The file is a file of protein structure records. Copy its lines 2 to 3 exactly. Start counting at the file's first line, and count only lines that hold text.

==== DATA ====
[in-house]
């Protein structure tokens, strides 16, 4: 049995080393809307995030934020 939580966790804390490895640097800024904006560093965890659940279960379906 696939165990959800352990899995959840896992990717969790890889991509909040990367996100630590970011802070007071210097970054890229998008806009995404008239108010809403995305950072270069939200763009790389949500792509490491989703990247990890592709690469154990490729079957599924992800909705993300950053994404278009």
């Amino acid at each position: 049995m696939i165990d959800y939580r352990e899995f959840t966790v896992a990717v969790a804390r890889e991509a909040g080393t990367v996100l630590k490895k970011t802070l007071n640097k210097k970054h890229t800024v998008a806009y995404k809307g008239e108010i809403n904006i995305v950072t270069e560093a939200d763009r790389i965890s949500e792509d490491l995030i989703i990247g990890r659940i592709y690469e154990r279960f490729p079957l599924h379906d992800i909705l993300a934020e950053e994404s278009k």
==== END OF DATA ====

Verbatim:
């Protein structure tokens, strides 16, 4: 049995080393809307995030934020 939580966790804390490895640097800024904006560093965890659940279960379906 696939165990959800352990899995959840896992990717969790890889991509909040990367996100630590970011802070007071210097970054890229998008806009995404008239108010809403995305950072270069939200763009790389949500792509490491989703990247990890592709690469154990490729079957599924992800909705993300950053994404278009």
């Amino acid at each position: 049995m696939i165990d959800y939580r352990e899995f959840t966790v896992a990717v969790a804390r890889e991509a909040g080393t990367v996100l630590k490895k970011t802070l007071n640097k210097k970054h890229t800024v998008a806009y995404k809307g008239e108010i809403n904006i995305v950072t270069e560093a939200d763009r790389i965890s949500e792509d490491l995030i989703i990247g990890r659940i592709y690469e154990r279960f490729p079957l599924h379906d992800i909705l993300a934020e950053e994404s278009k």